Catalogue


Mothers of conservatism : women and the postwar right /
Michelle M. Nickerson.
imprint
Princeton, N.J. : Princeton University Press, c2012.
description
xxvi, 231 p. : ill., maps ; 25 cm.
ISBN
0691121842 (hardback : acid-free paper), 9780691121840 (hardback : acid-free paper)
format(s)
Book
Holdings
More Details
imprint
Princeton, N.J. : Princeton University Press, c2012.
isbn
0691121842 (hardback : acid-free paper)
9780691121840 (hardback : acid-free paper)
contents note
Patriotic daughters and isolationist mothers : conservative women in the early twentieth century -- All politics was local : grassroots conservatism in postwar Los Angeles -- Education or indoctrination? : conservative female activism in the Los Angeles public schools -- "Siberia, U.S.A." : psychological experts and the state -- The "conservative sex" : women and the building of a movement -- Conclusion.
catalogue key
8377726
 
Includes bibliographical references and index.
A Look Inside
Excerpts
Flap Copy
"Michelle Bachmann and Sarah Palin? They had antecedents. Many, many antecedents. Michelle Nickerson uncovers an entire undiscovered lost continent of right-wing organizing--and in the process produces a wealth of new and profound insights about grassroots conservatism as a whole. A remarkable book."-- Rick Perlstein, author of Nixonland: The Rise of a President and the Fracturing of America "In this engaging book, Nickerson shows how the conservative political movement emerged from coffee klatches, church socials, strategy meetings, and rallies--all led by women. So many scholars focus on the male intellectuals and politicians whose ideas launched a political insurgency, but Nickerson thoroughly reconstructs the world of the women activists who were key players in mid-century Americas right-wing insurgency. This is an important addition to scholarship on the new right and an important intervention in womens history too."-- Thomas J. Sugrue, University of Pennsylvania "In this timely look at the grassroots origins of modern conservatism, Nickerson explores the political campaigns of anticommunist women in suburban Los Angeles during the 1950s and early 1960s. Her careful reconstruction of the ideological formation of housewife populism moves beyond the conventional wisdom of the backlash narrative by demonstrating the deep roots of family values conservatism and the central role of women in defending local communities against liberal government programs--insights that illuminate our own political moment as well."-- Matthew D. Lassiter, author of T he Silent Majority: Suburban Politics in the Sunbelt South "Focusing on conservative women in Los Angeles in the early years of the Cold War, this first-rate book challenges an established literature portraying women in the 1950s as domesticated and isolated in the private sphere of the home. By detailing their political activities, Nickerson persuasively shows how women constituted a vanguard of the conservative movement emerging in the postwar period."-- Donald Critchlow, Barry Goldwater Chair of American Institutions, Arizona State University " Mothers of Conservatism is full of insight, terrific research, and vivid stories. Nickersons key points and approach are brave and smart, and she shows that the work of certain women in the Cold War period represented an unconventional female activism. Neither crazy nor dupes, but serious activists, these women used the local political sphere to exert considerable influence in building the rise of American conservatism."-- Linda Gordon, New York University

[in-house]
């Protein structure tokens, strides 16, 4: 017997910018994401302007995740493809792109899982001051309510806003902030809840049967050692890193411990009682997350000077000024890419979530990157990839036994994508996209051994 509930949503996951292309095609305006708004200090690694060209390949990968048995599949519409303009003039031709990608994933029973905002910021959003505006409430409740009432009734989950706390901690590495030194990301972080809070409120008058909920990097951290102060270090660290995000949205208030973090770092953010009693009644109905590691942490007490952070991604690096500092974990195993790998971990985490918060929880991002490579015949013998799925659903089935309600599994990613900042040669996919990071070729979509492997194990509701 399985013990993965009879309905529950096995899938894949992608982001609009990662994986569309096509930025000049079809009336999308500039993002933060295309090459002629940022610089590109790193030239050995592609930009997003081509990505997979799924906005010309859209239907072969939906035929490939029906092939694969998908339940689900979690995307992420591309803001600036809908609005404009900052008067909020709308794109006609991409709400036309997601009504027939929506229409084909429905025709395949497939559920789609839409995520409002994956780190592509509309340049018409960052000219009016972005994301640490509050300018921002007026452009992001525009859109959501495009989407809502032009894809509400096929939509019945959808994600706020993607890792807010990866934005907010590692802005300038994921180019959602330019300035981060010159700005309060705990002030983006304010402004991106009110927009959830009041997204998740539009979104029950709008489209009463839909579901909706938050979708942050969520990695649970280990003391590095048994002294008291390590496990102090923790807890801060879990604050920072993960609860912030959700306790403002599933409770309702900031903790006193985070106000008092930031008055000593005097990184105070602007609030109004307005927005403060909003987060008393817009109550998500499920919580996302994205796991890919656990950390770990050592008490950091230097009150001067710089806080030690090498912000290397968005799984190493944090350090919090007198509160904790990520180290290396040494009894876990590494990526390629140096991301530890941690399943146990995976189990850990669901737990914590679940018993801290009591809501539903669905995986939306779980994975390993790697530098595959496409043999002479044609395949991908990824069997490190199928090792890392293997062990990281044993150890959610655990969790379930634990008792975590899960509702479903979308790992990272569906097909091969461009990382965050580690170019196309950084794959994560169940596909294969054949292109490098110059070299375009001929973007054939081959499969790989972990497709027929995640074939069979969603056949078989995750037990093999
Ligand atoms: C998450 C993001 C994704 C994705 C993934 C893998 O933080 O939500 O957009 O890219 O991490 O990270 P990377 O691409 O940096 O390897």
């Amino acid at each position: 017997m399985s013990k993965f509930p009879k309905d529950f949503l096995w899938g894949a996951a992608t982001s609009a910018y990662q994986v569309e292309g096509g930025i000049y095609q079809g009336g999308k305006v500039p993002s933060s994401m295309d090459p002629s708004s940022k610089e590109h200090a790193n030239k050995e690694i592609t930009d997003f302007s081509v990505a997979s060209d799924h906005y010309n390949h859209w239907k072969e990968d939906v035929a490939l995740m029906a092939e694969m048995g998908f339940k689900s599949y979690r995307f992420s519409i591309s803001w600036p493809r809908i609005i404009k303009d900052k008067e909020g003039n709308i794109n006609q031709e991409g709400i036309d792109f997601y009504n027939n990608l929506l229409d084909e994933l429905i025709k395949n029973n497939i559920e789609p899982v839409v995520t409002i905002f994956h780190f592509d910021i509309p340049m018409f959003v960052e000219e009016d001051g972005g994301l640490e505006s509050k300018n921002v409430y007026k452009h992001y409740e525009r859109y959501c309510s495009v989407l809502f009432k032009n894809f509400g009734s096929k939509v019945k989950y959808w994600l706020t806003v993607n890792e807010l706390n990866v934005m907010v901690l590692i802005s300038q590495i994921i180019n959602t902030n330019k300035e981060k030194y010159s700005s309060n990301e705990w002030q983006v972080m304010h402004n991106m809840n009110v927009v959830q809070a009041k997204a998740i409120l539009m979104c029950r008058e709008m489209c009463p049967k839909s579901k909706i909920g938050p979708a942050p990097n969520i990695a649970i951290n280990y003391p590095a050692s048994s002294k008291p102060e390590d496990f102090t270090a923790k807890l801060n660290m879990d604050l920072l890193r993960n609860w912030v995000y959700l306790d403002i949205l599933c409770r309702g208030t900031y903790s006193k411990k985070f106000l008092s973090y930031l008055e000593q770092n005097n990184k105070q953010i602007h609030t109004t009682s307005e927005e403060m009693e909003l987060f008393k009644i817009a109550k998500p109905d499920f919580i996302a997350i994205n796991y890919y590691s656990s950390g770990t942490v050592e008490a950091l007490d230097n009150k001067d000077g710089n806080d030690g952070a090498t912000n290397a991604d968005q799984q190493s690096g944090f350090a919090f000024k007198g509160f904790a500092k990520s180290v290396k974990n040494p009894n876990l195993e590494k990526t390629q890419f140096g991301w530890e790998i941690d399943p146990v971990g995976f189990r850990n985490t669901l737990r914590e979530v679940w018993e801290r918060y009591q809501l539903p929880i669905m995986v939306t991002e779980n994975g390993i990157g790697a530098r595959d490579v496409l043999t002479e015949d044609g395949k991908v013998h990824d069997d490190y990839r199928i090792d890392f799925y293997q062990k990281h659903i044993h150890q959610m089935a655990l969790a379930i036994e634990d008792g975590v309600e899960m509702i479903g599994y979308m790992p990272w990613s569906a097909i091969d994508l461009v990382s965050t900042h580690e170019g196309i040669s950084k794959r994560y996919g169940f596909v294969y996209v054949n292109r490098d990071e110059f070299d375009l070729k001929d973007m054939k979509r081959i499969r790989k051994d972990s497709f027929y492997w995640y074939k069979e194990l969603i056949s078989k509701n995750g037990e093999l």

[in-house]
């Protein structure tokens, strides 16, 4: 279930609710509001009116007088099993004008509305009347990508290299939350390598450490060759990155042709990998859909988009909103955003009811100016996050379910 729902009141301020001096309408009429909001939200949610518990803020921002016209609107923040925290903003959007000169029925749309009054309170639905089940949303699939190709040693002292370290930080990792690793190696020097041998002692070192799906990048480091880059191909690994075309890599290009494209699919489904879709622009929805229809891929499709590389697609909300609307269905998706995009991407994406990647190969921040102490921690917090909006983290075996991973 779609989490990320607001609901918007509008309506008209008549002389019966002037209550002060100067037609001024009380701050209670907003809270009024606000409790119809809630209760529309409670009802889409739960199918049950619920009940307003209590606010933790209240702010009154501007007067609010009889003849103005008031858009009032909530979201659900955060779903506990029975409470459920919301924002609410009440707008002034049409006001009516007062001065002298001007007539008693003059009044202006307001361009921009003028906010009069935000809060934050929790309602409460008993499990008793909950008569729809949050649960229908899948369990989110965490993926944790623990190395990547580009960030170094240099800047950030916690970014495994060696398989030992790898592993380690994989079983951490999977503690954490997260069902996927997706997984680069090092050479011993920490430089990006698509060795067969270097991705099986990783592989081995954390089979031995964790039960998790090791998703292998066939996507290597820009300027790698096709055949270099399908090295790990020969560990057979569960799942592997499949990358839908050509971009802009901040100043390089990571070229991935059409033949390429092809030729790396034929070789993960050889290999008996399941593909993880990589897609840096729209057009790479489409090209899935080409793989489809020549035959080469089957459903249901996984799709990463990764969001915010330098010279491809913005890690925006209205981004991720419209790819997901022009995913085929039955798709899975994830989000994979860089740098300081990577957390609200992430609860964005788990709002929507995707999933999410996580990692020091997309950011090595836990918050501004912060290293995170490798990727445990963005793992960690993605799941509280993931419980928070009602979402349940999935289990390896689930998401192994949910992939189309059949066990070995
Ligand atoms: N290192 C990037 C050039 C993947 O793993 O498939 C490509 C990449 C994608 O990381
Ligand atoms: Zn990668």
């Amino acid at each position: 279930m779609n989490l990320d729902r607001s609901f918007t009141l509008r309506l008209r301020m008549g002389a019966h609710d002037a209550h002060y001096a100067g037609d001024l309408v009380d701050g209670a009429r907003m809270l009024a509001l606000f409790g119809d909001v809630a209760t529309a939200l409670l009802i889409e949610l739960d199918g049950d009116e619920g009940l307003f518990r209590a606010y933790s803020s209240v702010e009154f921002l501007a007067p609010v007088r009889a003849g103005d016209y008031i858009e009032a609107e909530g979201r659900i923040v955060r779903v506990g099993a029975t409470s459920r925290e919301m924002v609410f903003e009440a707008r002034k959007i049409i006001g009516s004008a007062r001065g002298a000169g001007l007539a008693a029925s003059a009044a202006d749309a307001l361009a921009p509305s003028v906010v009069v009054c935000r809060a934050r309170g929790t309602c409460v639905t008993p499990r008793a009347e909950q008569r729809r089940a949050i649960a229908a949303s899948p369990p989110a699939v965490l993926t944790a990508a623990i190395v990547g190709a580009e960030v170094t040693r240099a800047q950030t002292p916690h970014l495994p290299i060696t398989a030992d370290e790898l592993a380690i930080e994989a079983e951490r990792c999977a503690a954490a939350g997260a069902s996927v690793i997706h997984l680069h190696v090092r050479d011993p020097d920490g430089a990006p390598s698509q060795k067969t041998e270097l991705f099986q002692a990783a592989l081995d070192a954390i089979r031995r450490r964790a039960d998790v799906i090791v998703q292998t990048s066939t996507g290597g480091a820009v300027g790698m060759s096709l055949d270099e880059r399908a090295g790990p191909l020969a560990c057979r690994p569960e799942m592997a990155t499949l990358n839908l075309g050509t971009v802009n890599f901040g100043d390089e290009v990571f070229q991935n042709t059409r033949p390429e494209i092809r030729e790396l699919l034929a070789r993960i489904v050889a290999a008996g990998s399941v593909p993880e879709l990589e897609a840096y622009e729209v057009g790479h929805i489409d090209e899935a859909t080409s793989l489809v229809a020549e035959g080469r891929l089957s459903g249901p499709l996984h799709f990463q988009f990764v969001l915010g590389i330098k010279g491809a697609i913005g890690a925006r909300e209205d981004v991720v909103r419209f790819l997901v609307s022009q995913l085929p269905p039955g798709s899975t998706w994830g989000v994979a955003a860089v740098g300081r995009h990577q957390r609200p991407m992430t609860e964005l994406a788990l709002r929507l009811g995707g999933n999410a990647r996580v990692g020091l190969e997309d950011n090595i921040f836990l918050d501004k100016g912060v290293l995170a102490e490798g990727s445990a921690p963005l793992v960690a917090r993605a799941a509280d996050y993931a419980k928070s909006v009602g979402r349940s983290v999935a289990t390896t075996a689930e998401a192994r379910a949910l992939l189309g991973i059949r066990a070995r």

Flap Copy
"Michelle Bachmann and Sarah Palin? They had antecedents. Many, many antecedents. Michelle Nickerson uncovers an entire undiscovered lost continent of right-wing organizing--and in the process produces a wealth of new and profound insights about grassroots conservatism as a whole. A remarkable book."--Rick Perlstein, author of Nixonland: The Rise of a President and the Fracturing of America "In this engaging book, Nickerson shows how the conservative political movement emerged from coffee klatches, church socials, strategy meetings, and rallies--all led by women. So many scholars focus on the male intellectuals and politicians whose ideas launched a political insurgency, but Nickerson thoroughly reconstructs the world of the women activists who were key players in mid-century America's right-wing insurgency. This is an important addition to scholarship on the new right and an important intervention in women's history too."--Thomas J. Sugrue, University of Pennsylvania "In this timely look at the grassroots origins of modern conservatism, Nickerson explores the political campaigns of anticommunist women in suburban Los Angeles during the 1950s and early 1960s. Her careful reconstruction of the ideological formation of housewife populism moves beyond the conventional wisdom of the backlash narrative by demonstrating the deep roots of family values conservatism and the central role of women in defending local communities against liberal government programs--insights that illuminate our own political moment as well."--Matthew D. Lassiter, author of T he Silent Majority: Suburban Politics in the Sunbelt South "Focusing on conservative women in Los Angeles in the early years of the Cold War, this first-rate book challenges an established literature portraying women in the 1950s as domesticated and isolated in the private sphere of the home. By detailing their political activities, Nickerson persuasively shows how women constituted a vanguard of the conservative movement emerging in the postwar period."--Donald Critchlow, Barry Goldwater Chair of American Institutions, Arizona State University " Mothers of Conservatism is full of insight, terrific research, and vivid stories. Nickerson's key points and approach are brave and smart, and she shows that the work of certain women in the Cold War period represented an unconventional female activism. Neither crazy nor dupes, but serious activists, these women used the local political sphere to exert considerable influence in building the rise of American conservatism."--Linda Gordon, New York University